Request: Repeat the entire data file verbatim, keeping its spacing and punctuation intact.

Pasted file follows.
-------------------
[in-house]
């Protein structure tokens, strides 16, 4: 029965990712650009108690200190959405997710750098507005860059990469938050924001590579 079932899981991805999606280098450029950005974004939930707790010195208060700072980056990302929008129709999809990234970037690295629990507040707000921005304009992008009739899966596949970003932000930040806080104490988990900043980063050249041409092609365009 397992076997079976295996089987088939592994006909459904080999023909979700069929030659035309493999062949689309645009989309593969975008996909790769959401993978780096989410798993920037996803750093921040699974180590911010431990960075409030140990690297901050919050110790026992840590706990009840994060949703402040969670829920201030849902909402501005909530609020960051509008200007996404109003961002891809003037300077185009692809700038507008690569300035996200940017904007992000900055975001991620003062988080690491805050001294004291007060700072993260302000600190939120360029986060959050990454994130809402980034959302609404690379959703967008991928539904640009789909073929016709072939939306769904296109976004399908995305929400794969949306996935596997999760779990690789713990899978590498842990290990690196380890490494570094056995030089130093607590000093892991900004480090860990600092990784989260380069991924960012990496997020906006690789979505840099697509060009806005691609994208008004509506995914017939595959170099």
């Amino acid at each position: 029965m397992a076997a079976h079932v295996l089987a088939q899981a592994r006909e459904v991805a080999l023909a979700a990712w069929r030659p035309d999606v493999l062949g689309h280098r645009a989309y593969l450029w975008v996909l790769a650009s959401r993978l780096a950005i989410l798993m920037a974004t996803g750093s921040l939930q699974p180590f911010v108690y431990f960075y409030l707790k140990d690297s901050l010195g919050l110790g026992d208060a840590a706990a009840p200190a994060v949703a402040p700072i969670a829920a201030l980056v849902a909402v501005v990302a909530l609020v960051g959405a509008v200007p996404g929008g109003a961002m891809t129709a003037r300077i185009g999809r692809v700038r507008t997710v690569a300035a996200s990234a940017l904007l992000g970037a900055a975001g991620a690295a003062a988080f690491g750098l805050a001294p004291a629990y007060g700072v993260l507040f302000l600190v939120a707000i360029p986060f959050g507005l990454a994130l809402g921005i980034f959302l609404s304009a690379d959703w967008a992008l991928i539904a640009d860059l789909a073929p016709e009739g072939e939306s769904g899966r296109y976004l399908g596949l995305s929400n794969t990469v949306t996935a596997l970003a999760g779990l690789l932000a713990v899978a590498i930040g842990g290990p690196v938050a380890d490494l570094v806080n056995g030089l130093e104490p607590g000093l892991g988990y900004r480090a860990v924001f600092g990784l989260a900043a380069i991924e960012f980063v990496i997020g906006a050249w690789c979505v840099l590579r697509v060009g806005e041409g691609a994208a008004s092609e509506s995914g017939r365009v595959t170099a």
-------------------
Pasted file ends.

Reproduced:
[in-house]
């Protein structure tokens, strides 16, 4: 029965990712650009108690200190959405997710750098507005860059990469938050924001590579 079932899981991805999606280098450029950005974004939930707790010195208060700072980056990302929008129709999809990234970037690295629990507040707000921005304009992008009739899966596949970003932000930040806080104490988990900043980063050249041409092609365009 397992076997079976295996089987088939592994006909459904080999023909979700069929030659035309493999062949689309645009989309593969975008996909790769959401993978780096989410798993920037996803750093921040699974180590911010431990960075409030140990690297901050919050110790026992840590706990009840994060949703402040969670829920201030849902909402501005909530609020960051509008200007996404109003961002891809003037300077185009692809700038507008690569300035996200940017904007992000900055975001991620003062988080690491805050001294004291007060700072993260302000600190939120360029986060959050990454994130809402980034959302609404690379959703967008991928539904640009789909073929016709072939939306769904296109976004399908995305929400794969949306996935596997999760779990690789713990899978590498842990290990690196380890490494570094056995030089130093607590000093892991900004480090860990600092990784989260380069991924960012990496997020906006690789979505840099697509060009806005691609994208008004509506995914017939595959170099």
């Amino acid at each position: 029965m397992a076997a079976h079932v295996l089987a088939q899981a592994r006909e459904v991805a080999l023909a979700a990712w069929r030659p035309d999606v493999l062949g689309h280098r645009a989309y593969l450029w975008v996909l790769a650009s959401r993978l780096a950005i989410l798993m920037a974004t996803g750093s921040l939930q699974p180590f911010v108690y431990f960075y409030l707790k140990d690297s901050l010195g919050l110790g026992d208060a840590a706990a009840p200190a994060v949703a402040p700072i969670a829920a201030l980056v849902a909402v501005v990302a909530l609020v960051g959405a509008v200007p996404g929008g109003a961002m891809t129709a003037r300077i185009g999809r692809v700038r507008t997710v690569a300035a996200s990234a940017l904007l992000g970037a900055a975001g991620a690295a003062a988080f690491g750098l805050a001294p004291a629990y007060g700072v993260l507040f302000l600190v939120a707000i360029p986060f959050g507005l990454a994130l809402g921005i980034f959302l609404s304009a690379d959703w967008a992008l991928i539904a640009d860059l789909a073929p016709e009739g072939e939306s769904g899966r296109y976004l399908g596949l995305s929400n794969t990469v949306t996935a596997l970003a999760g779990l690789l932000a713990v899978a590498i930040g842990g290990p690196v938050a380890d490494l570094v806080n056995g030089l130093e104490p607590g000093l892991g988990y900004r480090a860990v924001f600092g990784l989260a900043a380069i991924e960012f980063v990496i997020g906006a050249w690789c979505v840099l590579r697509v060009g806005e041409g691609a994208a008004s092609e509506s995914g017939r365009v595959t170099a």